“If you’re going to have business use cases that machines are going to be relying on to be able to execute that application, machines won’t be as tolerant as humans, because the service won’t be able to operate. So what this means is that the network operators need a better view of insights on the network performance, that in the past, because it was for humans, maybe was not as required. But clearly, now, for 5G SA and 5G revenues that are going to be driven out of this, getting better visibility on what is happening that is down to the device level– not just the customer; the device, the service and the network — and end-to-end visibility will be really, really critical.”

There’s also the changing nature of service assurance and visibility strategy and tools to consider. As enterprises moved into making use of big data, their strategies and architectures often involved pouring network data into a massive data lake and then retrieving information from there as needed.

“With 5G, and 5G Standalone in particular, we absolutely believe that’s not going to be the architecture of choice. … You cannot wait for the issue to come up, and go into a data lake to try to figure out what happened in the last 15 minutes.  We believe that it’s got to be real-time, it’s got to be adaptive — because you can’t start getting information from all the devices and all the IoT. This would have a big impact on your overall cost structure.”

Morin said that 5G SA core network’s cloud-based, orchestrated and automated nature enables the company to support machine-learning and generate insights only when an anomaly or service issue/problem is detected. AI will then determine whether data is needed from the device, service or network layer in order to resolve the issue(s).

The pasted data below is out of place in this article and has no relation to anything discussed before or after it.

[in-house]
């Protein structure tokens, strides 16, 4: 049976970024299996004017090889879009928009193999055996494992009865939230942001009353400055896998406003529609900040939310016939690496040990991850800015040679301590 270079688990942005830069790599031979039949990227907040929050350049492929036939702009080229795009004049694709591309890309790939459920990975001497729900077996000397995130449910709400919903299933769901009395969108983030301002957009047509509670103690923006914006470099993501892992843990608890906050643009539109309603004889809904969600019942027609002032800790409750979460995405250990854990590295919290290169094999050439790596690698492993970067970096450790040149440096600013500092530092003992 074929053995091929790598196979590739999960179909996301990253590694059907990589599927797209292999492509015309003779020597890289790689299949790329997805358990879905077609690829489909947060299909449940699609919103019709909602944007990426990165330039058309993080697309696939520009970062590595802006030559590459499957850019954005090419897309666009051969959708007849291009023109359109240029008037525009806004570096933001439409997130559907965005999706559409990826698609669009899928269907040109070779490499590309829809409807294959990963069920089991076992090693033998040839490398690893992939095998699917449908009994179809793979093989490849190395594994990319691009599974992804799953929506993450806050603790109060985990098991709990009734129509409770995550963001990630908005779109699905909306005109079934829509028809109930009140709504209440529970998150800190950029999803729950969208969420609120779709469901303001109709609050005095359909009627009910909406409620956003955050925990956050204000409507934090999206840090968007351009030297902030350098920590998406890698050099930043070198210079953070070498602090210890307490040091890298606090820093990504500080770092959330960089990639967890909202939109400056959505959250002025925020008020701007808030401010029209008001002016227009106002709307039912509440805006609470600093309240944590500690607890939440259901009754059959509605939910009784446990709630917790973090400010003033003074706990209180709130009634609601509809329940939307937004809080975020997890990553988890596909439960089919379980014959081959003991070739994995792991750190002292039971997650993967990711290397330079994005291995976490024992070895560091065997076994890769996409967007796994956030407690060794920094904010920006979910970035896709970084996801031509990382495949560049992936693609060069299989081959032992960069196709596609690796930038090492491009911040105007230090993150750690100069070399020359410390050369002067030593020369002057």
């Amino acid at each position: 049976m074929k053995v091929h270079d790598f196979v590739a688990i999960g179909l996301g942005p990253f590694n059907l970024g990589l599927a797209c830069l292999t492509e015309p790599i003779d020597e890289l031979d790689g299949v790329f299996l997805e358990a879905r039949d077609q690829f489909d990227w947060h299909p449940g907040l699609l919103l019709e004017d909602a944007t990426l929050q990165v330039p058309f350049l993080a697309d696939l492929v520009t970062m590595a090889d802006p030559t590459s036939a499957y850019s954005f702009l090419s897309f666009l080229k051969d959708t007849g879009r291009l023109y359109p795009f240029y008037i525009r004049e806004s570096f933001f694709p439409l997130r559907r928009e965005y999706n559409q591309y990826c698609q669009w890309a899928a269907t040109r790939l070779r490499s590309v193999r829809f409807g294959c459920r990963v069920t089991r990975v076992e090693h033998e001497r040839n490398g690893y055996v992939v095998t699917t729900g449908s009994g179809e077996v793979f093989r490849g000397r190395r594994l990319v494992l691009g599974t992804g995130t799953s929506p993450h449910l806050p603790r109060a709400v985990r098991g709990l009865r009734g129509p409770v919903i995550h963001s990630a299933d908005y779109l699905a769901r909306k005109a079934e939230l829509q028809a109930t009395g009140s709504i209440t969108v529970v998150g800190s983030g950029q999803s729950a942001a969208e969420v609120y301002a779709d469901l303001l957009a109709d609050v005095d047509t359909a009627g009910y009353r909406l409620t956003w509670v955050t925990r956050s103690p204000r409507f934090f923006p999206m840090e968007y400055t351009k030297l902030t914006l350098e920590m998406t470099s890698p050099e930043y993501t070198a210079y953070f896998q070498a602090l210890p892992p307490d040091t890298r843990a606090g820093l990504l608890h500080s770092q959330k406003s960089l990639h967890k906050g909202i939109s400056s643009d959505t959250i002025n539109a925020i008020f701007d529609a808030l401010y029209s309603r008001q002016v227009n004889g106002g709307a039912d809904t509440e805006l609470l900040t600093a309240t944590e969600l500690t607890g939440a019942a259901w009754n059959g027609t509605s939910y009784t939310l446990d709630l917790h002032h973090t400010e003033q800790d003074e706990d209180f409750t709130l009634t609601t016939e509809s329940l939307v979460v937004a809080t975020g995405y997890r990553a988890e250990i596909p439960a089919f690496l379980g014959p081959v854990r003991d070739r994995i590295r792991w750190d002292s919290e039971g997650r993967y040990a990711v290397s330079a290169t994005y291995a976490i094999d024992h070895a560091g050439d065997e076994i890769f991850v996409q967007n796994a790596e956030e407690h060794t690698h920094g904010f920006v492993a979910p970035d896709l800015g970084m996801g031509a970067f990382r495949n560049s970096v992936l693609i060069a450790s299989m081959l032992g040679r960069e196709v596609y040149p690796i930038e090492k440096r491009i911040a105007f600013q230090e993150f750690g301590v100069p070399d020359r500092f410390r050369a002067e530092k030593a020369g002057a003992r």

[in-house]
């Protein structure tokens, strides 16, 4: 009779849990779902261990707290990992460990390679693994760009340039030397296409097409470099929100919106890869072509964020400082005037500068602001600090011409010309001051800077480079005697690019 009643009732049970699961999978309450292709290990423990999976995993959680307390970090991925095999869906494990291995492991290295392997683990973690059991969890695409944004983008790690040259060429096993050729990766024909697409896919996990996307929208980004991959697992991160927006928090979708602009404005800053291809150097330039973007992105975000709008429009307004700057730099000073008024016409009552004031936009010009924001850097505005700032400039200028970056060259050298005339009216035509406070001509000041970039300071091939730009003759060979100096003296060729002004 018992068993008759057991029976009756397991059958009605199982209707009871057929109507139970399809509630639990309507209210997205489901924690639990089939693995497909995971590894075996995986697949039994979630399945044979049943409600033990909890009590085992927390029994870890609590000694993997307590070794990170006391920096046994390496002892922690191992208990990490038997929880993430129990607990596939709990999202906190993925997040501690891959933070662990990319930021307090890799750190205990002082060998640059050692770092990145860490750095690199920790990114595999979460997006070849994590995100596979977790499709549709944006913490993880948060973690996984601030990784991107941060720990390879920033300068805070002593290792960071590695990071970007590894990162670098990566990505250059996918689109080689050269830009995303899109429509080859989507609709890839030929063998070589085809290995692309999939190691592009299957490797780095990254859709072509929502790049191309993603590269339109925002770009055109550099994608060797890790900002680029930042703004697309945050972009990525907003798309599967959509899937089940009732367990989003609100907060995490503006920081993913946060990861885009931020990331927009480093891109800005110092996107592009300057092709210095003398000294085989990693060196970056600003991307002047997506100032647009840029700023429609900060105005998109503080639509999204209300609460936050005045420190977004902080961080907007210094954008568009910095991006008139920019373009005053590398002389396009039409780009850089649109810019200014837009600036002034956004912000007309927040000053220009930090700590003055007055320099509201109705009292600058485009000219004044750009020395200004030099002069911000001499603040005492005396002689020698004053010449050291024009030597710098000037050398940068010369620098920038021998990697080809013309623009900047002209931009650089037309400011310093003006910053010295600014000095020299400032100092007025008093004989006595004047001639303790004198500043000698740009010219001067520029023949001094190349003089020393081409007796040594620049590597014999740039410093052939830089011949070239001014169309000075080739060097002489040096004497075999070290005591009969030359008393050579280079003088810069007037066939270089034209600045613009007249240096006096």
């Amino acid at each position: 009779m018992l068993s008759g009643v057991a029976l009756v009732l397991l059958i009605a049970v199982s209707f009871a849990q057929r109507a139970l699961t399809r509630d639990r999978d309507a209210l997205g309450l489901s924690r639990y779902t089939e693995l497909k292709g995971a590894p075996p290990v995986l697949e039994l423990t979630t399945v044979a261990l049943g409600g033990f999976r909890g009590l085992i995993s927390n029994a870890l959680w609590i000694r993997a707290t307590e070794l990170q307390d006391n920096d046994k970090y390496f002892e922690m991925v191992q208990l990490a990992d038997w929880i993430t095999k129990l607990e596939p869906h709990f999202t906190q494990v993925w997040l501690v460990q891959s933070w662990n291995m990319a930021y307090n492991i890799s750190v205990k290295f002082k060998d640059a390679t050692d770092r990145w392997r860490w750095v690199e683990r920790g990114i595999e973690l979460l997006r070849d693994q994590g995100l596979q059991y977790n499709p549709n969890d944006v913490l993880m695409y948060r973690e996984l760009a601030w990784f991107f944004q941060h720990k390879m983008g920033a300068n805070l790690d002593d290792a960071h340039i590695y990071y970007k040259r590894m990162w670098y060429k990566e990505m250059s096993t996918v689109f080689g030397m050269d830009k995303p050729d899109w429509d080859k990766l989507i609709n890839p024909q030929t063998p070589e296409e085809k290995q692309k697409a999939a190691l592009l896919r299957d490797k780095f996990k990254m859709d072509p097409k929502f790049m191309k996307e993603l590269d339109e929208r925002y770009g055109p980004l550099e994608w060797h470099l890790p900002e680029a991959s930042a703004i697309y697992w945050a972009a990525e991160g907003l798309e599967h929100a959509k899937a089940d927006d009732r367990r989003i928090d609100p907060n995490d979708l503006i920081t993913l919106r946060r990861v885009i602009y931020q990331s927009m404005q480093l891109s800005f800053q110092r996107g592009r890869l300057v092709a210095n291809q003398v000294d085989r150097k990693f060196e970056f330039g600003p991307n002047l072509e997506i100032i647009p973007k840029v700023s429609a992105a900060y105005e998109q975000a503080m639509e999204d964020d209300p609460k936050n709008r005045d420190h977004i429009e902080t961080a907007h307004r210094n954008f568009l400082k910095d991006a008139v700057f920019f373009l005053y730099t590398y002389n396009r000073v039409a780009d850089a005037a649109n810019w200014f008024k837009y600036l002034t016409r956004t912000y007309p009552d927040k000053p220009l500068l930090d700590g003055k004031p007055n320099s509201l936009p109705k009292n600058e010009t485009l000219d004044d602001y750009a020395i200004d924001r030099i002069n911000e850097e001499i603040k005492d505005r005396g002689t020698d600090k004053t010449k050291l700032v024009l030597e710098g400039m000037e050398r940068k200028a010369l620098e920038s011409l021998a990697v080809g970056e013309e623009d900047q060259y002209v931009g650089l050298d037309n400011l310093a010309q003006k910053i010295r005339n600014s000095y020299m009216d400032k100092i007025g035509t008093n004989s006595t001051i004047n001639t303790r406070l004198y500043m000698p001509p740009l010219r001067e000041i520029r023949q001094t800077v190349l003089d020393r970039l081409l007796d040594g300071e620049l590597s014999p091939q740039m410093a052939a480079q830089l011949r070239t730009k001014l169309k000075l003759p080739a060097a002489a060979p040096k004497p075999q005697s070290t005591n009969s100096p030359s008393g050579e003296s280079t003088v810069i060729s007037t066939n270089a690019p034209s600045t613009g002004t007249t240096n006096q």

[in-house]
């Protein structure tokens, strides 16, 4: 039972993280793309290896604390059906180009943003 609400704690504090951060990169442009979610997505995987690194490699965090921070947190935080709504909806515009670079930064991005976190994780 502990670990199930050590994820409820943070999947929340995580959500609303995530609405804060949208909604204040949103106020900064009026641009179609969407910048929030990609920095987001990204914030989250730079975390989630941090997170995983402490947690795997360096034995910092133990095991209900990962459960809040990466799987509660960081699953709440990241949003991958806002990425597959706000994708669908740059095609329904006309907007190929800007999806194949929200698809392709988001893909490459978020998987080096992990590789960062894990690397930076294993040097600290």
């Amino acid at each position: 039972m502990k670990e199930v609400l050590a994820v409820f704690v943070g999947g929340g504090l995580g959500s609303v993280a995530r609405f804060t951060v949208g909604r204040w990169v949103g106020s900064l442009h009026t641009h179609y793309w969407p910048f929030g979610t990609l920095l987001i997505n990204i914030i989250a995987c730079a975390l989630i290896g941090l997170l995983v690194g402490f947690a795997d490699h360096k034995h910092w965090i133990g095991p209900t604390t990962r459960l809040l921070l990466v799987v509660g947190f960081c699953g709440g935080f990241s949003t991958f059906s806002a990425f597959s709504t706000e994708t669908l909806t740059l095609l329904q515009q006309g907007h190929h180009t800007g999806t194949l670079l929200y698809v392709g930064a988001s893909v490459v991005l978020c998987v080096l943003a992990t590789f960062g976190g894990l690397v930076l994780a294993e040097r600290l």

“If you’re going to really make 5G SA a success, it will require a higher level of automation, and I do believe that service assurance will be what I would call an automation enabler.  If you don’t have that capability to monitor and in an automated way, provide actionable insights to [a specifics]use case and to [a specific]SLA, I think it will be very difficult to go into a high-volume deployment with 5G SA.”


Author’s Note:

Despite the optimistic results of this 5G SA core network survey, just 13 network operators had launched commercial public 5G SA networks as of the middle of August 2021. Some 45 other operators are planning or deploying 5G SA for public networks, and 23 operators are involved in tests or trials.  That’s out of a total of 176 commercial 5G networks launched worldwide (163 of them are 5G NSA networks)!

Note also that there are no ITU standards or 3GPP specifications for how to implement a 5G SA Core network.  There are many choices which will lead to different, incompatible implementations of the 5G Core network